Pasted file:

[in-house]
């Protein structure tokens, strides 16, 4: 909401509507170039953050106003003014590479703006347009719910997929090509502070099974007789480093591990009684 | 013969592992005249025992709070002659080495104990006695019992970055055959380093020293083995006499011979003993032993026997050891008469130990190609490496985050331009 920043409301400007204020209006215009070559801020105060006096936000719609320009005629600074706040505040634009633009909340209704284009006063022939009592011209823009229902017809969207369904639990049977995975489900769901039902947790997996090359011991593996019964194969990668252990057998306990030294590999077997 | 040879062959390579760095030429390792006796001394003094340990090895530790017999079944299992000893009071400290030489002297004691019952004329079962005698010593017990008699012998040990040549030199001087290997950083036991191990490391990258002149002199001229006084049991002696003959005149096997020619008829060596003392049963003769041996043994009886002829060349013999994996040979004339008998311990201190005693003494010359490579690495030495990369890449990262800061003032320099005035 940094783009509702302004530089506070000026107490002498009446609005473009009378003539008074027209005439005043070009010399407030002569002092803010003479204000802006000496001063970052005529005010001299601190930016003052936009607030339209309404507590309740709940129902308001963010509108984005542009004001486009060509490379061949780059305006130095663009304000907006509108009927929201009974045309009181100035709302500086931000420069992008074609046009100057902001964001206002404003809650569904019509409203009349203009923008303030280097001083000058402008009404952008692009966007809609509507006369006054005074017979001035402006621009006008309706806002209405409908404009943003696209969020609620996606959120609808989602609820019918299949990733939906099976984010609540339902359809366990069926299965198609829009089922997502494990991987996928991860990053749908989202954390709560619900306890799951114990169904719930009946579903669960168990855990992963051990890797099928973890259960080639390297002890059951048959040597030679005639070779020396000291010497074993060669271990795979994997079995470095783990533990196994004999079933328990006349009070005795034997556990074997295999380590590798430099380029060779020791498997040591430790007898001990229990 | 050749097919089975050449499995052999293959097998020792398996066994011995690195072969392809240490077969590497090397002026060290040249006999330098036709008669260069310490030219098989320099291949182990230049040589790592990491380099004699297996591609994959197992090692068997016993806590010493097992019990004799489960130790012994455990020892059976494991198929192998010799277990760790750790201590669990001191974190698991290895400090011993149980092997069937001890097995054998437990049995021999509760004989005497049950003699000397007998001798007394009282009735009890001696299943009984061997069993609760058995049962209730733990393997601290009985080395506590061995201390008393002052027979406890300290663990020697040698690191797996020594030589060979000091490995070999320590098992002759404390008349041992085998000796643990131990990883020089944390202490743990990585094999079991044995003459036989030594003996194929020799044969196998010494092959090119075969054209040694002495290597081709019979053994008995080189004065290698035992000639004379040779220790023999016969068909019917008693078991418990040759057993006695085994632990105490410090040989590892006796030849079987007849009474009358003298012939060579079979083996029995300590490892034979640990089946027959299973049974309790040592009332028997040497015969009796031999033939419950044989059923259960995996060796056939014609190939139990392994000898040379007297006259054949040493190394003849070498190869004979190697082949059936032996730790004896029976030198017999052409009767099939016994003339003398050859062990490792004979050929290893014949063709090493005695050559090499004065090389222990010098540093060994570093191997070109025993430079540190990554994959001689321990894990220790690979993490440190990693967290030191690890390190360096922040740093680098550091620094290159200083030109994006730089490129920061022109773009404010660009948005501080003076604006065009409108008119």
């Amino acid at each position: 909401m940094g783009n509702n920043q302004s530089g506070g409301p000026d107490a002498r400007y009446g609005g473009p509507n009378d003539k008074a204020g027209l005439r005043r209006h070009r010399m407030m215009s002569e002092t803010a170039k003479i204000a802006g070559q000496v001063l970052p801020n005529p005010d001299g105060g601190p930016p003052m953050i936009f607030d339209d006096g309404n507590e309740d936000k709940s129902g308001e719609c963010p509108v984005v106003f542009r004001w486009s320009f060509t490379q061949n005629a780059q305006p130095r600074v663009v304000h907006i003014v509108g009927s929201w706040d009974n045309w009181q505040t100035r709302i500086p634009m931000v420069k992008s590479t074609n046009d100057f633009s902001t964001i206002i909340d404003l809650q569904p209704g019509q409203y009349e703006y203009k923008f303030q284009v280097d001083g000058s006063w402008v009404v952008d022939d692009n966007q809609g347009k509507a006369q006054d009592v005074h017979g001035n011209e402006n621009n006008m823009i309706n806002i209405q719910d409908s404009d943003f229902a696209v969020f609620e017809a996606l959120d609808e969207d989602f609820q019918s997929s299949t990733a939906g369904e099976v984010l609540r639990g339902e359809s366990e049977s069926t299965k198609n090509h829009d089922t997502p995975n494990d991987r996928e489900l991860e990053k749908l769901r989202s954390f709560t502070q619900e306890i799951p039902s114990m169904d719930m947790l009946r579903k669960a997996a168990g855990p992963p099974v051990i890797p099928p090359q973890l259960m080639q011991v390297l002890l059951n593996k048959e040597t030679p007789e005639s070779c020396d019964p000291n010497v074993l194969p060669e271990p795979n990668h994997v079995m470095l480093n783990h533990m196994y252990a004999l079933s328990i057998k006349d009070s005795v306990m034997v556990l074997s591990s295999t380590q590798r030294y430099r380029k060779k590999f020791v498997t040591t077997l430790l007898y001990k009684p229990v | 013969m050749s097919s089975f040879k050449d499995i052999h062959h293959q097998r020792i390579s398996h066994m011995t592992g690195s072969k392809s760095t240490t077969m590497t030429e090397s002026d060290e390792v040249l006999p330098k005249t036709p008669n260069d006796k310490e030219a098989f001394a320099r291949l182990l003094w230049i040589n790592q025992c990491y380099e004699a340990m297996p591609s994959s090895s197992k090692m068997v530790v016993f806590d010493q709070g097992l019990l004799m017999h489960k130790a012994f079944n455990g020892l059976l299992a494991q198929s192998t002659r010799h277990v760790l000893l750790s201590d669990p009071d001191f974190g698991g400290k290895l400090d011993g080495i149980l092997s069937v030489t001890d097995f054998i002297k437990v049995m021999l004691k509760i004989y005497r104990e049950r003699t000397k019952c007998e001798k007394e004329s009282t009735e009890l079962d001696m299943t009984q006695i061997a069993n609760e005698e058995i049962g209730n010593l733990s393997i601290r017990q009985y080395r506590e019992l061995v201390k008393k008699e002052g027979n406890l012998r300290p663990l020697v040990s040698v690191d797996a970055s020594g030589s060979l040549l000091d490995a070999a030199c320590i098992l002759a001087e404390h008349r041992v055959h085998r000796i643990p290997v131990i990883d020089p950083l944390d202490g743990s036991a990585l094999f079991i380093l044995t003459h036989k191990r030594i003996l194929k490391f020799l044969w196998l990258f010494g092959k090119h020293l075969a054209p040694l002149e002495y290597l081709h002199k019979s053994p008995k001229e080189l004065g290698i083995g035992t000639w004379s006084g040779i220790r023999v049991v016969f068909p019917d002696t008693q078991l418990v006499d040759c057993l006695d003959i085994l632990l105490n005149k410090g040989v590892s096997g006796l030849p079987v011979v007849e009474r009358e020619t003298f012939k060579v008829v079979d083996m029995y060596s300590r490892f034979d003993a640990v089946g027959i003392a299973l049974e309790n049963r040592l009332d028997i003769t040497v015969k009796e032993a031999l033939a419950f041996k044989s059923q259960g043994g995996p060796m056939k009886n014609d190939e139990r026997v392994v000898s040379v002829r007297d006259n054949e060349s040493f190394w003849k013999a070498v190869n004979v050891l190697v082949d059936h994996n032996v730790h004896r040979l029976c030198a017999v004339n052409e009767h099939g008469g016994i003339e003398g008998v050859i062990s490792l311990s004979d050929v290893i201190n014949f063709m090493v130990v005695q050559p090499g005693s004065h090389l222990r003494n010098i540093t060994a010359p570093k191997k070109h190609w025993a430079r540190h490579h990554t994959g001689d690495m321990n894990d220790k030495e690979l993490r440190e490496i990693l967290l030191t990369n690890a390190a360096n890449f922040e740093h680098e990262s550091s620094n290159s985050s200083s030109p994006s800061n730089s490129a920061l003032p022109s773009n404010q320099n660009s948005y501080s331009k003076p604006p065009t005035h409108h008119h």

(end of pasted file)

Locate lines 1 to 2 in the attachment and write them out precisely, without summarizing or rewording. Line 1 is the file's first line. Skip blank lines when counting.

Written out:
[in-house]
């Protein structure tokens, strides 16, 4: 909401509507170039953050106003003014590479703006347009719910997929090509502070099974007789480093591990009684 | 013969592992005249025992709070002659080495104990006695019992970055055959380093020293083995006499011979003993032993026997050891008469130990190609490496985050331009 920043409301400007204020209006215009070559801020105060006096936000719609320009005629600074706040505040634009633009909340209704284009006063022939009592011209823009229902017809969207369904639990049977995975489900769901039902947790997996090359011991593996019964194969990668252990057998306990030294590999077997 | 040879062959390579760095030429390792006796001394003094340990090895530790017999079944299992000893009071400290030489002297004691019952004329079962005698010593017990008699012998040990040549030199001087290997950083036991191990490391990258002149002199001229006084049991002696003959005149096997020619008829060596003392049963003769041996043994009886002829060349013999994996040979004339008998311990201190005693003494010359490579690495030495990369890449990262800061003032320099005035 940094783009509702302004530089506070000026107490002498009446609005473009009378003539008074027209005439005043070009010399407030002569002092803010003479204000802006000496001063970052005529005010001299601190930016003052936009607030339209309404507590309740709940129902308001963010509108984005542009004001486009060509490379061949780059305006130095663009304000907006509108009927929201009974045309009181100035709302500086931000420069992008074609046009100057902001964001206002404003809650569904019509409203009349203009923008303030280097001083000058402008009404952008692009966007809609509507006369006054005074017979001035402006621009006008309706806002209405409908404009943003696209969020609620996606959120609808989602609820019918299949990733939906099976984010609540339902359809366990069926299965198609829009089922997502494990991987996928991860990053749908989202954390709560619900306890799951114990169904719930009946579903669960168990855990992963051990890797099928973890259960080639390297002890059951048959040597030679005639070779020396000291010497074993060669271990795979994997079995470095783990533990196994004999079933328990006349009070005795034997556990074997295999380590590798430099380029060779020791498997040591430790007898001990229990 | 050749097919089975050449499995052999293959097998020792398996066994011995690195072969392809240490077969590497090397002026060290040249006999330098036709008669260069310490030219098989320099291949182990230049040589790592990491380099004699297996591609994959197992090692068997016993806590010493097992019990004799489960130790012994455990020892059976494991198929192998010799277990760790750790201590669990001191974190698991290895400090011993149980092997069937001890097995054998437990049995021999509760004989005497049950003699000397007998001798007394009282009735009890001696299943009984061997069993609760058995049962209730733990393997601290009985080395506590061995201390008393002052027979406890300290663990020697040698690191797996020594030589060979000091490995070999320590098992002759404390008349041992085998000796643990131990990883020089944390202490743990990585094999079991044995003459036989030594003996194929020799044969196998010494092959090119075969054209040694002495290597081709019979053994008995080189004065290698035992000639004379040779220790023999016969068909019917008693078991418990040759057993006695085994632990105490410090040989590892006796030849079987007849009474009358003298012939060579079979083996029995300590490892034979640990089946027959299973049974309790040592009332028997040497015969009796031999033939419950044989059923259960995996060796056939014609190939139990392994000898040379007297006259054949040493190394003849070498190869004979190697082949059936032996730790004896029976030198017999052409009767099939016994003339003398050859062990490792004979050929290893014949063709090493005695050559090499004065090389222990010098540093060994570093191997070109025993430079540190990554994959001689321990894990220790690979993490440190990693967290030191690890390190360096922040740093680098550091620094290159200083030109994006730089490129920061022109773009404010660009948005501080003076604006065009409108008119």